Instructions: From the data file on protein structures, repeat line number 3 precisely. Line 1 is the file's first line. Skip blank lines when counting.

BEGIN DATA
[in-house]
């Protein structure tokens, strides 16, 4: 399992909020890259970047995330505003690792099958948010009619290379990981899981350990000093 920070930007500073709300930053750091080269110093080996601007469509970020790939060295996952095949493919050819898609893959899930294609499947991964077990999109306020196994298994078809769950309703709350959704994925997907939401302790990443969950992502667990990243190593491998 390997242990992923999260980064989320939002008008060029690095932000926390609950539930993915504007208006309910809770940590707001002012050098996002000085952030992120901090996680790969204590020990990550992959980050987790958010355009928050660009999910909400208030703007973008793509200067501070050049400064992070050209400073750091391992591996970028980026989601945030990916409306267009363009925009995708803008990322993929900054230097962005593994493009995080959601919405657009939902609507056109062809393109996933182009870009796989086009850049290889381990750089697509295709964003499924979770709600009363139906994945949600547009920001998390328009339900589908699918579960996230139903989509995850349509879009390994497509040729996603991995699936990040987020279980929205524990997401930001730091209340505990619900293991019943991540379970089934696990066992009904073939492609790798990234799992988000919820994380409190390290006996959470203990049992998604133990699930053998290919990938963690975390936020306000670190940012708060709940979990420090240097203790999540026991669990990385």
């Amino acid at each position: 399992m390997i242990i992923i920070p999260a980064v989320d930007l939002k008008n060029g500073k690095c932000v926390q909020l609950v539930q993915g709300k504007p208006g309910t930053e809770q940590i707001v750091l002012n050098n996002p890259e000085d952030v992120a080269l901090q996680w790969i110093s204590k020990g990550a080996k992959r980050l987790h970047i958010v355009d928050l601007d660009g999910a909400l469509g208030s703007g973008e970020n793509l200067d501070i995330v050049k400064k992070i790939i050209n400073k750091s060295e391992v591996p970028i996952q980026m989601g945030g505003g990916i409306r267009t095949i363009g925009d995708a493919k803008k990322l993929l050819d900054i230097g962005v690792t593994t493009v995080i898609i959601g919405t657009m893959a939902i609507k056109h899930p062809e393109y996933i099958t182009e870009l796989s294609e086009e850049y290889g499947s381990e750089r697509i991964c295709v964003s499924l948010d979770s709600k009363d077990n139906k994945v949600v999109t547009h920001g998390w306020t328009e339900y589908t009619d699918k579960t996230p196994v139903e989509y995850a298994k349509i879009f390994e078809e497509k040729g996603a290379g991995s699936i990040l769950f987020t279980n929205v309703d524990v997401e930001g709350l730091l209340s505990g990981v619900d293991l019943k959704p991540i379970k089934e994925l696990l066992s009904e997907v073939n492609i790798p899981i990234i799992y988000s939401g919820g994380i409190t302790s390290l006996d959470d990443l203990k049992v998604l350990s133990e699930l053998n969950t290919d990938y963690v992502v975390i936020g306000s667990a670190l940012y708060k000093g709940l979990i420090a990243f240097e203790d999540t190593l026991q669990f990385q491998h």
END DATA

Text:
């Amino acid at each position: 399992m390997i242990i992923i920070p999260a980064v989320d930007l939002k008008n060029g500073k690095c932000v926390q909020l609950v539930q993915g709300k504007p208006g309910t930053e809770q940590i707001v750091l002012n050098n996002p890259e000085d952030v992120a080269l901090q996680w790969i110093s204590k020990g990550a080996k992959r980050l987790h970047i958010v355009d928050l601007d660009g999910a909400l469509g208030s703007g973008e970020n793509l200067d501070i995330v050049k400064k992070i790939i050209n400073k750091s060295e391992v591996p970028i996952q980026m989601g945030g505003g990916i409306r267009t095949i363009g925009d995708a493919k803008k990322l993929l050819d900054i230097g962005v690792t593994t493009v995080i898609i959601g919405t657009m893959a939902i609507k056109h899930p062809e393109y996933i099958t182009e870009l796989s294609e086009e850049y290889g499947s381990e750089r697509i991964c295709v964003s499924l948010d979770s709600k009363d077990n139906k994945v949600v999109t547009h920001g998390w306020t328009e339900y589908t009619d699918k579960t996230p196994v139903e989509y995850a298994k349509i879009f390994e078809e497509k040729g996603a290379g991995s699936i990040l769950f987020t279980n929205v309703d524990v997401e930001g709350l730091l209340s505990g990981v619900d293991l019943k959704p991540i379970k089934e994925l696990l066992s009904e997907v073939n492609i790798p899981i990234i799992y988000s939401g919820g994380i409190t302790s390290l006996d959470d990443l203990k049992v998604l350990s133990e699930l053998n969950t290919d990938y963690v992502v975390i936020g306000s667990a670190l940012y708060k000093g709940l979990i420090a990243f240097e203790d999540t190593l026991q669990f990385q491998h």